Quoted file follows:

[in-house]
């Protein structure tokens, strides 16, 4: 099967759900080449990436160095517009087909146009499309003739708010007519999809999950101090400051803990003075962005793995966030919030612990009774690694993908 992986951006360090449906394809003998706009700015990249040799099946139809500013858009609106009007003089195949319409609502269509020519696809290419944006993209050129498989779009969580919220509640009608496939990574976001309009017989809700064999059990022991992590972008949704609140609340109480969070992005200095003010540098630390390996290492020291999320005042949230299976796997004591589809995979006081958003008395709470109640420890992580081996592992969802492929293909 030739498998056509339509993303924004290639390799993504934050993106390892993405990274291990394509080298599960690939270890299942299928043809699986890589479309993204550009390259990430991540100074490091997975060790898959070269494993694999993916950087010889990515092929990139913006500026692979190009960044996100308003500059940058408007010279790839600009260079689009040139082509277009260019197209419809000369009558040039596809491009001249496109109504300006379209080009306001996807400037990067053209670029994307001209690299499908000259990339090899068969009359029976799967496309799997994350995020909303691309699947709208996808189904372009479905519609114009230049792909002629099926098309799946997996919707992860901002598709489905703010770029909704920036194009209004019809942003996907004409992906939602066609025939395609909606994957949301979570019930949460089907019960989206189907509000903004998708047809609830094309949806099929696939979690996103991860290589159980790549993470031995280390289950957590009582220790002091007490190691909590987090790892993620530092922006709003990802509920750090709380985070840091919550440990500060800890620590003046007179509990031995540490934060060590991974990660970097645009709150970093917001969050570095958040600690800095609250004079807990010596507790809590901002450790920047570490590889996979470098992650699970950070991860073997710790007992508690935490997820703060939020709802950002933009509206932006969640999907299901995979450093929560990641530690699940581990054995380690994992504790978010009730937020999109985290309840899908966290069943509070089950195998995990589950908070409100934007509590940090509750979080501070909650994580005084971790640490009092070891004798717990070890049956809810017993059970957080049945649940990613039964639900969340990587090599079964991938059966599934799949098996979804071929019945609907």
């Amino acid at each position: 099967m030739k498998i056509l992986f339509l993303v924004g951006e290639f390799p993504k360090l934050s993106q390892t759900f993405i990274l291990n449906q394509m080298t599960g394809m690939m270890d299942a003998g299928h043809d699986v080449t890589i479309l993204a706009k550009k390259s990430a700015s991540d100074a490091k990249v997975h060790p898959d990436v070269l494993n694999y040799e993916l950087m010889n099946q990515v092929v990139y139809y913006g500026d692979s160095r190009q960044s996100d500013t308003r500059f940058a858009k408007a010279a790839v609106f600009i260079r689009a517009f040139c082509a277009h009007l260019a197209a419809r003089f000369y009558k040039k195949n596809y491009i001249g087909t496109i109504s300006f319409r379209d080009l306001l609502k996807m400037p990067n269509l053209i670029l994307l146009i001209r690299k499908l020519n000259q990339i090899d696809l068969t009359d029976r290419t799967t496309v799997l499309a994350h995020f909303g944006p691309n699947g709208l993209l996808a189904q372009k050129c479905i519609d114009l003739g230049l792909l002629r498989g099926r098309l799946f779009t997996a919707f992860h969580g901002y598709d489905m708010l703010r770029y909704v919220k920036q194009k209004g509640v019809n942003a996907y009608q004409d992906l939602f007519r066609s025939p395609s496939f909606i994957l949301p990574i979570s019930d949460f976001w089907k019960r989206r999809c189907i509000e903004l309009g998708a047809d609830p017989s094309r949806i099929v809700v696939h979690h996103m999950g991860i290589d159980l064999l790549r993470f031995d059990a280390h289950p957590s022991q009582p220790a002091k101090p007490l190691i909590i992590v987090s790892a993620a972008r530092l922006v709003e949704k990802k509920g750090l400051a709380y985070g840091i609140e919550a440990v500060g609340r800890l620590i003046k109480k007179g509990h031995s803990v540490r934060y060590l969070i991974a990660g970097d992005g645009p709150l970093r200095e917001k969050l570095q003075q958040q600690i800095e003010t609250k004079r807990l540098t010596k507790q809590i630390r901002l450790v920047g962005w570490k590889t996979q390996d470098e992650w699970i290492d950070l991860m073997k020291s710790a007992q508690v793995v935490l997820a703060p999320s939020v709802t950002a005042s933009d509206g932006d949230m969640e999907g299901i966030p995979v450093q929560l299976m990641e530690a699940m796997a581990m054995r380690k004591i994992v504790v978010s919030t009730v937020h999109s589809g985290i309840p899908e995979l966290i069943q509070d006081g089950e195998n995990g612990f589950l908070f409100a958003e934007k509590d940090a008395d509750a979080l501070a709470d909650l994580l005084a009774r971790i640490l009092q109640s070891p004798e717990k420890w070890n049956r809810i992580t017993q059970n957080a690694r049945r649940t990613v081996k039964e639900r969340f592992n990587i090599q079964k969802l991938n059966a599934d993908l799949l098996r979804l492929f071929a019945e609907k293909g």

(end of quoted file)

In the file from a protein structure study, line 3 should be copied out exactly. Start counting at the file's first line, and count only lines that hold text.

């Amino acid at each position: 099967m030739k498998i056509l992986f339509l993303v924004g951006e290639f390799p993504k360090l934050s993106q390892t759900f993405i990274l291990n449906q394509m080298t599960g394809m690939m270890d299942a003998g299928h043809d699986v080449t890589i479309l993204a706009k550009k390259s990430a700015s991540d100074a490091k990249v997975h060790p898959d990436v070269l494993n694999y040799e993916l950087m010889n099946q990515v092929v990139y139809y913006g500026d692979s160095r190009q960044s996100d500013t308003r500059f940058a858009k408007a010279a790839v609106f600009i260079r689009a517009f040139c082509a277009h009007l260019a197209a419809r003089f000369y009558k040039k195949n596809y491009i001249g087909t496109i109504s300006f319409r379209d080009l306001l609502k996807m400037p990067n269509l053209i670029l994307l146009i001209r690299k499908l020519n000259q990339i090899d696809l068969t009359d029976r290419t799967t496309v799997l499309a994350h995020f909303g944006p691309n699947g709208l993209l996808a189904q372009k050129c479905i519609d114009l003739g230049l792909l002629r498989g099926r098309l799946f779009t997996a919707f992860h969580g901002y598709d489905m708010l703010r770029y909704v919220k920036q194009k209004g509640v019809n942003a996907y009608q004409d992906l939602f007519r066609s025939p395609s496939f909606i994957l949301p990574i979570s019930d949460f976001w089907k019960r989206r999809c189907i509000e903004l309009g998708a047809d609830p017989s094309r949806i099929v809700v696939h979690h996103m999950g991860i290589d159980l064999l790549r993470f031995d059990a280390h289950p957590s022991q009582p220790a002091k101090p007490l190691i909590i992590v987090s790892a993620a972008r530092l922006v709003e949704k990802k509920g750090l400051a709380y985070g840091i609140e919550a440990v500060g609340r800890l620590i003046k109480k007179g509990h031995s803990v540490r934060y060590l969070i991974a990660g970097d992005g645009p709150l970093r200095e917001k969050l570095q003075q958040q600690i800095e003010t609250k004079r807990l540098t010596k507790q809590i630390r901002l450790v920047g962005w570490k590889t996979q390996d470098e992650w699970i290492d950070l991860m073997k020291s710790a007992q508690v793995v935490l997820a703060p999320s939020v709802t950002a005042s933009d509206g932006d949230m969640e999907g299901i966030p995979v450093q929560l299976m990641e530690a699940m796997a581990m054995r380690k004591i994992v504790v978010s919030t009730v937020h999109s589809g985290i309840p899908e995979l966290i069943q509070d006081g089950e195998n995990g612990f589950l908070f409100a958003e934007k509590d940090a008395d509750a979080l501070a709470d909650l994580l005084a009774r971790i640490l009092q109640s070891p004798e717990k420890w070890n049956r809810i992580t017993q059970n957080a690694r049945r649940t990613v081996k039964e639900r969340f592992n990587i090599q079964k969802l991938n059966a599934d993908l799949l098996r979804l492929f071929a019945e609907k293909g």